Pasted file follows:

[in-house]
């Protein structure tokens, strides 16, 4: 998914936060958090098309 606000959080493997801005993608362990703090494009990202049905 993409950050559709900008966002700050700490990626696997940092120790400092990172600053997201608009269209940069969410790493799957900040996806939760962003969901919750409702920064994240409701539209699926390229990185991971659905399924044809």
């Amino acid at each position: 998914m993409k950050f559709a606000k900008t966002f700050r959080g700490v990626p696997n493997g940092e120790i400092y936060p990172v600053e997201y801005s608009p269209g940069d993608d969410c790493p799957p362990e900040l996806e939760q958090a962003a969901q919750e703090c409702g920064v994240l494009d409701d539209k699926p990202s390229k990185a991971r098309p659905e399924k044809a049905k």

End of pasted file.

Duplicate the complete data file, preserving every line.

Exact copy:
[in-house]
């Protein structure tokens, strides 16, 4: 998914936060958090098309 606000959080493997801005993608362990703090494009990202049905 993409950050559709900008966002700050700490990626696997940092120790400092990172600053997201608009269209940069969410790493799957900040996806939760962003969901919750409702920064994240409701539209699926390229990185991971659905399924044809």
């Amino acid at each position: 998914m993409k950050f559709a606000k900008t966002f700050r959080g700490v990626p696997n493997g940092e120790i400092y936060p990172v600053e997201y801005s608009p269209g940069d993608d969410c790493p799957p362990e900040l996806e939760q958090a962003a969901q919750e703090c409702g920064v994240l494009d409701d539209k699926p990202s390229k990185a991971r098309p659905e399924k044809a049905k």